• Typed transformations are black boxes, and effectively create analysis barrier for the optimizer. For example selections (filters) cannot be be pushed over typed transformation:

    ds.groupBy("foo").agg(sum($"bar") as "bar").as[FooBar].filter(x => true).where($"foo" === 1).explain
    
    == Physical Plan ==
    *Filter (foo#133 = 1)
    +- *Filter <function1>.apply
       +- *HashAggregate(keys=[foo#133], functions=[sum(cast(bar#134 as double))])
          +- Exchange hashpartitioning(foo#133, 200)
             +- *HashAggregate(keys=[foo#133], functions=[partial_sum(cast(bar#134 as double))])
                +- LocalTableScan [foo#133, bar#134]
    

    Compared to:

    ds.groupBy("foo").agg(sum($"bar") as "bar").as[FooBar].where($"foo" === 1).explain
    
    == Physical Plan ==
    *HashAggregate(keys=[foo#133], functions=[sum(cast(bar#134 as double))])
    +- Exchange hashpartitioning(foo#133, 200)
       +- *HashAggregate(keys=[foo#133], functions=[partial_sum(cast(bar#134 as double))])
          +- *Filter (foo#133 = 1)
             +- LocalTableScan [foo#133, bar#134] 
    

    This impacts features like predicate pushdown or projection pushdown.

  • There are not as flexible as RDDs with only a small subset of types supported natively.

  • "Type safety" with Encoders is disputable when Dataset is converted using as method. Because data shape is not encoded using a signature, a compiler can only verify the existence of an Encoder.

Related questions:

  • thank you for this really helpful post. Do you think you can elaborate on the last point about type safety with encoders. Do you mean that the compiler can perform type checks on your operations based on the Encoder, but that there's no guarantee that the data you read (such as from a parquet file) actually matches this schema? – allstar May 22 '18 at 18:49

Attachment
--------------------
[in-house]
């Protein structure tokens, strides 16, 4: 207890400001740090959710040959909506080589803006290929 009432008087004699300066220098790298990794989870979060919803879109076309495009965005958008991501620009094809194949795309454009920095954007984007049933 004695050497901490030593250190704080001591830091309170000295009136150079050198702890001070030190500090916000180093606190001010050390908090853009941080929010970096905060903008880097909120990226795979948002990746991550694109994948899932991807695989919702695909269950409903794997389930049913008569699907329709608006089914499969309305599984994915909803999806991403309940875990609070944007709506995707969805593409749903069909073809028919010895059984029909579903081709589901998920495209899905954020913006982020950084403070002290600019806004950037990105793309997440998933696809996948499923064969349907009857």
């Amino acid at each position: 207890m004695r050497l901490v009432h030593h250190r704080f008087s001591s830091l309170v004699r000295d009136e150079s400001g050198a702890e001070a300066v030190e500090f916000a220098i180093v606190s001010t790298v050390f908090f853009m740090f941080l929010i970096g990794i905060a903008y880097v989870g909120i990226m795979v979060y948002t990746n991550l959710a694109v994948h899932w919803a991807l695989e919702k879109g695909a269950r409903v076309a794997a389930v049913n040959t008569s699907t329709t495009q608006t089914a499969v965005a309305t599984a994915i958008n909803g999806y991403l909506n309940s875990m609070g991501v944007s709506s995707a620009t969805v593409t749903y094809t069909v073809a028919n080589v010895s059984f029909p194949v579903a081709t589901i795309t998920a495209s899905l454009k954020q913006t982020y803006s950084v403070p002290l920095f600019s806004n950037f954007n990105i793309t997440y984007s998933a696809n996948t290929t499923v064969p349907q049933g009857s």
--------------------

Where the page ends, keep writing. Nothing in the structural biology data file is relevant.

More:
• 1
    @allstar Pretty much. as should be more as[U]: Try[Dataset[U]] than as[U]: Dataset[U]. It is like asInstanceOf... But it is just a tip of the iceberg - it is really hard to stay within "checkable" path, with complex pipelines (joins, Aggregators...) – user6910411 May 22 '18 at 21:04
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Spark Dataset is way more powerful than Spark Dataframe. Small example - you can only create Dataframe of Row, Tuple or any primitive datatype but Dataset gives you power to create Dataset of any non-primitive type too. i.e. You can literally create Dataset of object type.

Ex:

case class Employee(id:Int,name:String)

Dataset[Employee]   // is valid
Dataframe[Employee] // is invalid
  • May I know the reason of down-voting my answer. I am sharing my practical experience. Your answer is correct, it doesn't mean mine is incorrect. – Kapil May 22 '18 at 20:26
  • 2
    I believe that someone already pointed this out in the past, but somehow the comment has been removed - this point you make here is not valid, as you compare different types of objects. Dataset is a type constructor. DataFame is a type, and to be more specific it is an alias Dataset[Row]. What you should be really comparing is Dataset[Row] vs. Dataset[U], where is not a subclass Row. – user6910411 Oct 16 '18 at 15:54